A valid British passport must be held for entry to and exit from Milan. There is no minimum validity requirement but it must be valid for the proposed period of your stay.
If you are planning to live in Italy you must take out a residence certificate at the Anagrafe within three months of arriving there. You do this by providing some proof of employment or financial resources, which can be in the form of bank statements, tax returns or an employment contract.
Certificato di residenza (residence certificate): enables you to buy a car, open a bank account, etc. It is issued by the Anagrafe office of the local town hall and is a confirmation that you really do live where you claim to. The Vigili (local policemen) will physically come and check where you live so it may take a couple of days for the certificate to be ready for collection.
You must be aged 21 or over to hire a car in Italy and in some cases you must have held that licence for at least one year. Some car rental companies who offer luxury vehicles will only rent to drivers over the ages of 25 or 30. Make sure you check with the rental company you are using beforehand.
As much as 75% of Italy is mountainous with some autostrade having long tunnels and bridges.Tunnels link Italy with France and Switzerland: Tunnel du Frejus and the Mont Blanc Tunnel link Italy and France in the Alps and the Tunnel Gran San Bernardino crosses the border to Switzerland.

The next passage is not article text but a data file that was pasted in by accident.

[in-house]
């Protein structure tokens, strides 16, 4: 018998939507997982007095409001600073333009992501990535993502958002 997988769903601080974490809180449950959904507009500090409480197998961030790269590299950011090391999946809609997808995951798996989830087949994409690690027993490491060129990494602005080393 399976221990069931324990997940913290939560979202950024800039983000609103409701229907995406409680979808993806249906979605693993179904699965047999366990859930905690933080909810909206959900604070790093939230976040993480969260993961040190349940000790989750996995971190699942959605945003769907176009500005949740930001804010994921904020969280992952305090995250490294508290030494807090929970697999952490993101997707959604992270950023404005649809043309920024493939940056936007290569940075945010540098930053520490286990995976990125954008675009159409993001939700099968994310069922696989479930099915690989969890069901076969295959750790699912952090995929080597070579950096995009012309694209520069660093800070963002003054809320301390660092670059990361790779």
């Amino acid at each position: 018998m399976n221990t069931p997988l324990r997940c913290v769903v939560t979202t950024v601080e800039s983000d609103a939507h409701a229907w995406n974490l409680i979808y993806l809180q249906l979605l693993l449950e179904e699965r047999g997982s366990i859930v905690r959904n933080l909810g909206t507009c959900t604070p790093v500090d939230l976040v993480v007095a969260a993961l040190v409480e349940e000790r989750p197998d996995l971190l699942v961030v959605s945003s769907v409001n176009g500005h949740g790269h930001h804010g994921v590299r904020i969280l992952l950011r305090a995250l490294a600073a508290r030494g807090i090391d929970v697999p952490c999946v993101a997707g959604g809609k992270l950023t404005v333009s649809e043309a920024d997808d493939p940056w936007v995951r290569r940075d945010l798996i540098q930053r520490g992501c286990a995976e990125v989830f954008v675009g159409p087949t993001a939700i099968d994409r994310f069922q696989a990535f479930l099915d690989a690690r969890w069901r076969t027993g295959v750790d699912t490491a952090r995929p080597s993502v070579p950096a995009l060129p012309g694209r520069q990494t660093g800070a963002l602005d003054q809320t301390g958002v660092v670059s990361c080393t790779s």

When driving in Italy please remember that you drive on the right hand side of the road and overtake on the left. An easy way to remember is that your passenger must always be next to the curb! The speed limits vary: For cars, and motorbikes over 150cc: urban areas are fixed at 50Km and secondary and local roads at 90Km. 110Km on main roads outside urbanisations and 130km on motorways.
Most petrol stations will take payment by credit card but in rural areas small garages will only accept cash. Most gas stations in smaller towns and villages close for lunch and all day Sundays. Motorway service centres remain open. The majority of petrol service stations are manned with a pump operator filling the car while the driver remains in their seat. You need to tell the operator which type of fuel and how much is required. The options are:
(Leaded fuel has not been available in Italy since January 2002)
Seat belts are to be worn by the driver and all passengers and children are to be strapped into child seats. Mobile phones can only be used if hands free. It is illegal to overtake a bus that has stopped to pick up or drop off passengers.
Whilst driving on the motorways in Italy it is compulsory to have your headlights on – even in daytime! If you break down or have to stop and exit the vehicle on the motorway it is also compulsory to put on a reflective jacket – again, even in daytime! As in England you will find speed cameras along the motorways so it is advised that you stick to the speed limit. The signs for the speed cameras are "Attenzione velocita controllata!. Don’t forget that most of the motorways in Italy are toll roads so carry some euros with you.
If you are visiting historic city centres in Italy you will notice signs that say ‘Zona Traffico Limitato’: these are areas that only allow authorised vehicles during restricted hours which will be displayed under the sign. If you access these areas during the restricted times a camera photographs your number plate and you will be sent a fine – unless of course you are registered with the Municipal Police and are authorised to enter!